Asteroseismologists study oscillations in stars, which are sound waves that ripple through their interiors, said Mathieu Vrard, a postdoctoral research associate in Ohio State’s Department of Astronomy.

“That allows us to get very precise ages for the stars, which are important in determining the chronology of when events happened in the early Milky Way,” Vrard said.

The study also used a spectroscopic survey, called APOGEE, which provides the chemical composition of stars — another aid in determining their ages.

“We have shown the great potential of asteroseismology, in combination with spectroscopy, to age-date individual stars,” Montalban said.

This study is just the first step, according to the researchers.

“We now intend to apply this approach to larger samples of stars, and to include even more subtle features of the frequency spectra,” Vincenzo said.

“This will eventually lead to a much sharper view of the Milky Way’s assembly history and evolution, creating a timeline of how our galaxy developed.”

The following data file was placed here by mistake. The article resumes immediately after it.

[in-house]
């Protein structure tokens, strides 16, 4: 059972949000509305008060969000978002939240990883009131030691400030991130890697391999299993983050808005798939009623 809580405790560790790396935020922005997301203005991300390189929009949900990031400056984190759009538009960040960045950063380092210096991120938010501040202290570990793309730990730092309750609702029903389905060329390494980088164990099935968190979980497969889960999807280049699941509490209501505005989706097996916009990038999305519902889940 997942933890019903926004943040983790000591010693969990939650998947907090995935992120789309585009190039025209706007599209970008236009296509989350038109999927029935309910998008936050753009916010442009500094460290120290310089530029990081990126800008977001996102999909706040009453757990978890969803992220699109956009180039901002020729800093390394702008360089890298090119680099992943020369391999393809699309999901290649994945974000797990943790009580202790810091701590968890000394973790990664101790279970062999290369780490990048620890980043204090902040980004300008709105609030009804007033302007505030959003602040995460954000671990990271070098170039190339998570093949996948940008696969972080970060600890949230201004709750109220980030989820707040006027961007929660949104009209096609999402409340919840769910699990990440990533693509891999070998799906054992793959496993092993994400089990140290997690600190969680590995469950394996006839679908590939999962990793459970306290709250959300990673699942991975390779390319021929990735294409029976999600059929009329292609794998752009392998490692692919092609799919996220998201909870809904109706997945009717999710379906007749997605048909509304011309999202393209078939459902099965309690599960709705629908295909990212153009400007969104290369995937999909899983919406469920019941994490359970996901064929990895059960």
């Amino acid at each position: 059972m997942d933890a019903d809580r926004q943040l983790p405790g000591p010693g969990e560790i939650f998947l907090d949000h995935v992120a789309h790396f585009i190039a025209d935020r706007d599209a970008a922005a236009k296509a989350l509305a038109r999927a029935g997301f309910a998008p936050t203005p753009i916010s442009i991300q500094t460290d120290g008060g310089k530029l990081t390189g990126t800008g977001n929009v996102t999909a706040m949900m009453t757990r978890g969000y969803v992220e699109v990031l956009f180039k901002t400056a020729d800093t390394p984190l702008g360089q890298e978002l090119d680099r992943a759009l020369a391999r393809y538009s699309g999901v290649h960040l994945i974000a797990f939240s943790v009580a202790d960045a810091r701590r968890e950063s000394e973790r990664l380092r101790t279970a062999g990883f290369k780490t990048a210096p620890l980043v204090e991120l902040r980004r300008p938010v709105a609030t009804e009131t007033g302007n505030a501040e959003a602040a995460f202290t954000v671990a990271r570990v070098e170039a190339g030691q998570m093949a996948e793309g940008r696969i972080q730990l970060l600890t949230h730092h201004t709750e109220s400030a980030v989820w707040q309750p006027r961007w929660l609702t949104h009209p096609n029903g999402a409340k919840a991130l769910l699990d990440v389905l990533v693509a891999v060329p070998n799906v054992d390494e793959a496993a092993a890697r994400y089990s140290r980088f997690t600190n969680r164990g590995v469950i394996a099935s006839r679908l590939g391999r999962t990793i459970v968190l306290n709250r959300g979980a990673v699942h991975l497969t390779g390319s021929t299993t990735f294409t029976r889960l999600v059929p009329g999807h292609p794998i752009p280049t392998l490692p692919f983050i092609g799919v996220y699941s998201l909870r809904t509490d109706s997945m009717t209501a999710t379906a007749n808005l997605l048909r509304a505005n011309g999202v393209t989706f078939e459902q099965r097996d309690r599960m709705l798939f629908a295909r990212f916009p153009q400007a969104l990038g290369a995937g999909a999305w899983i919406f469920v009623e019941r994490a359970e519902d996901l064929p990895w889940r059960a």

The work is the result of the collaborative Asterochronometry project, funded by the European Research Council.


Story Source:

Materials provided by Ohio State University. Originally written by Jeff Grabmeier.


Journal Reference:

  1. Josefina Montalbán, J. Ted Mackereth, Andrea Miglio, Fiorenzo Vincenzo, Cristina Chiappini, Gael Buldgen, Benoît Mosser, Arlette Noels, Richard Scuflaire, Mathieu Vrard, Emma Willett, Guy R. Davies, Oliver J. Hall, Martin Bo Nielsen, Saniya Khan, Ben M. Rendle, Walter E. van Rossem, Jason W. Ferguson, William J. Chaplin. Chronologically dating the early assembly of the Milky WayNature Astronomy, 2021; DOI: 10.1038/s41550-021-01347-7



Astronomers Release New All-Sky Map of Milky Way’s Outer Reaches

By NASA/Jet Propulsion Laboratory | Science Daily

Astronomers using data from NASA and ESA (European Space Agency) telescopes have released a new all-sky map of the outermost region of our galaxy. [Editor’s note: See Related Multimedia link below.] Known as the galactic halo, this area lies outside the swirling spiral arms that form the Milky Way’s recognizable central disk and is sparsely populated with stars. Though the halo may appear mostly empty, it is also predicted to contain a massive reservoir of dark matter, a mysterious and invisible substance thought to make up the bulk of all the mass in the universe.

The data for the new map comes from ESA’s Gaia mission and NASA’s Near-Earth Object Wide-Field Infrared Survey Explorer, or NEOWISE, which operated from 2009 to 2013 under the moniker WISE. The study makes use of data collected by the spacecraft between 2009 and 2018.